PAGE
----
Boarding, training and show facility is blossoming with new offerings.
by Kim F. Miller
You could say the Hansen Dam Equestrian Center has been hiding in plain sight. Located within view of the 210 Freeway in Lake View Terrace, the centrally located Los Angeles-area boarding, training and show venue is an equestrian gem that not everybody knows about. That status, however, may not last long as physical upgrades, energized management and marketing and hunter/jumper and new dressage competitions coalesce to capitalize on the property’s many amenities.
Already, there is a lot going on at the property. Hansen Dam Equestrian Center is home to 10 training barns, primarily hunter/jumper and dressage. It’s the home for the Langer Equestrian Group’s Verdugo Hills series of eight hunter/jumper competitions, and veteran dressage manager Glenda McElroy’s Cornerstone Events is debuting a series of shows in that discipline on March 19-20.
Hansen Dam also hosts four, typically 300-horse, Interscholastic Equestrian League competitions every year.
Since April of 2015, the Hansen Dam Riding School has been attracting new people to the sport. The school was launched by Larry Langer and is run by Lydia Doherty out of Sandrine Siefert’s D&D Stables.
“We have a couple of goals with it,” Larry explains. “To introduce new people to the sport and to help promote the sport. As the school grows, we know that people are going to graduate to leasing or buying their own horses and, hopefully, to start showing.” Stacey Tuttle’s participation in the Outreach classes at the January Verdugo Hills show fulfilled that prediction and the Langers expect that trend to accelerate going forward.
“The facility is really nice,” says Sandrine Seifert, who has based her show-oriented hunter/jumper program at Hansen Dam for several years. “But we still get a lot of people who come in and say, ‘Oh my gosh, I didn’t even know this was here!’”
Reflecting Hansen Dam’s ability to accommodate multiple trainers and their students, Sandrine’s program occupies its own barn. Numerous arenas provide ample space for a wide range of riding and training. Grand Prix rider and resident trainer Jenni McAllister might be schooling a World Cup contender in one ring, while another arena sees a youngster enjoy their first interaction with a horse and others are stages for every level of riding in between. “We have a lot of variety and ways to keep everything differentiated,” Sandrine explains.
Stabling options include box stalls and Malibu stalls, all facing the outside, giving horses plenty of fresh air and the stimulation of watching the day’s doings. Turn-out paddocks provide play time and arena footing and the grounds are carefully maintained by an experienced and attentive staff.
Fellow hunter/jumper trainer Deirdra Davis concurs with Sandrine’s assessment. She’s run her Harmony Farms training business at Hansen Dam since 2004. “The set up is very simple and neat,” she says. Even though it’s a large facility, it doesn’t feel like it. “Even on weekends when you can see that the parking lot is pretty full, it never feels congested.”
She loves the improvements that have been implemented in recent years and praises the footing in all rings as well as the maintenance crew.
A full schedule of well-run horse shows is a boon for everybody. Costs are significantly less without travel and the quality of competition is plenty high to prepare riders of all levels to do well when they chose to travel off site. Five of the Verdugo Hills hunter/jumper shows are rated as United States Equestrian Federation Region 1 (B) shows and the remaining three are National (A) rated events.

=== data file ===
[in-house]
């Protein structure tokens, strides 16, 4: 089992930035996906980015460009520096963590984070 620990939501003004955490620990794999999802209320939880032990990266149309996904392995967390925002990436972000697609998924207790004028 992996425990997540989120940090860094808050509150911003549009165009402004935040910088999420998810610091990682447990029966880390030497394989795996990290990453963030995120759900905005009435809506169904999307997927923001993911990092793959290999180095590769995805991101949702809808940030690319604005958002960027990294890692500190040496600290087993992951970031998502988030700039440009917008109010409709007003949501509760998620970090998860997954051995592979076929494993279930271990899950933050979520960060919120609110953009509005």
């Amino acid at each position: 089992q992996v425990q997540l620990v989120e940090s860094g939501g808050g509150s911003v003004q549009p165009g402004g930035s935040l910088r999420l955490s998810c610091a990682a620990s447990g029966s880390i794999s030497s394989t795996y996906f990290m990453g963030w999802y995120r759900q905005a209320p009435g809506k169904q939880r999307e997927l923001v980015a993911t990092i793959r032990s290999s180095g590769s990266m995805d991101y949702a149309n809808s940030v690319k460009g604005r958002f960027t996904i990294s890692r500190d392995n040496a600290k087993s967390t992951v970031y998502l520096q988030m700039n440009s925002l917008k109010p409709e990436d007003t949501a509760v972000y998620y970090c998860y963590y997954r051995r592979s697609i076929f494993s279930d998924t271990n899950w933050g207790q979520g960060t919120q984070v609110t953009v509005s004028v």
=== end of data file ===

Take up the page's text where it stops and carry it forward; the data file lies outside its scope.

Two of the four IEL shows overlap with the Verdugo Hills events. On these weekends, Verdugo Hills runs on Friday and Saturday, and IEL runs on Sunday, making things even more convenient for exhibitors, whether they’re boarders or those who haul in from other areas.
Another plus is that show arenas are situated close to each other, so it’s easy for trainers to walk from one ring to the next to coach their students. No golf carts needed. “The lay-out is close, but you don’t feel cramped,” explains Marnye.
On the dressage side, Glenda McElroy is thrilled to introduce three new shows in a series, the Let’s Go Show, that she hopes will grow to four or five a year. The first is March 19-20 with a St. Patrick’s Day theme that reflects Glenda’s desire to combine quality judging and organization and a great venue with a fun vibe. A light-hearted touch to the premiums and prizes is part of her campaign to boost the fun factor in the sport.
Two of the Let’s Go Shows will be staged concurrent with hunter/jumper competitions, a formula that is popular at other shows Glenda is involved with. Shared vendor and food areas and social gatherings that bring both disciplines together are part of the master plan.
Whatever the discipline and rating, the Hansen Dam shows provide great competitive opportunities for riders of all levels.
Two hundred acres of rideable parkland are another of Hansen Dam’s attractions. As an amateur jumper rider and a show organizer, Marnye Langer leads a show-focused life, but she and her jumpers love hitting the park’s easily accessible and varied trails. “You can ride in the sandy trails along the creek bed, areas that are so jungle-like you can’t see the sky above and everything in between. You can do everything from a casual walk after your lesson to preparing a horse for endurance competition.”
The Hansen Dam Equestrian Center carries forward a proud equestrian legacy. It is owned by the Champ family, whose daughter Olivia was a top junior hunter/jumper rider before going off to college. With the team of advisors and show organizers now on board, the boarding, training and show facility appears poised to carry that legacy to new heights.
For more information, call 818-896-6514 or visit www.hansendamhorsecenter.com.
Written by Kim F. Miller
Tuesday, 01 March 2016 07:37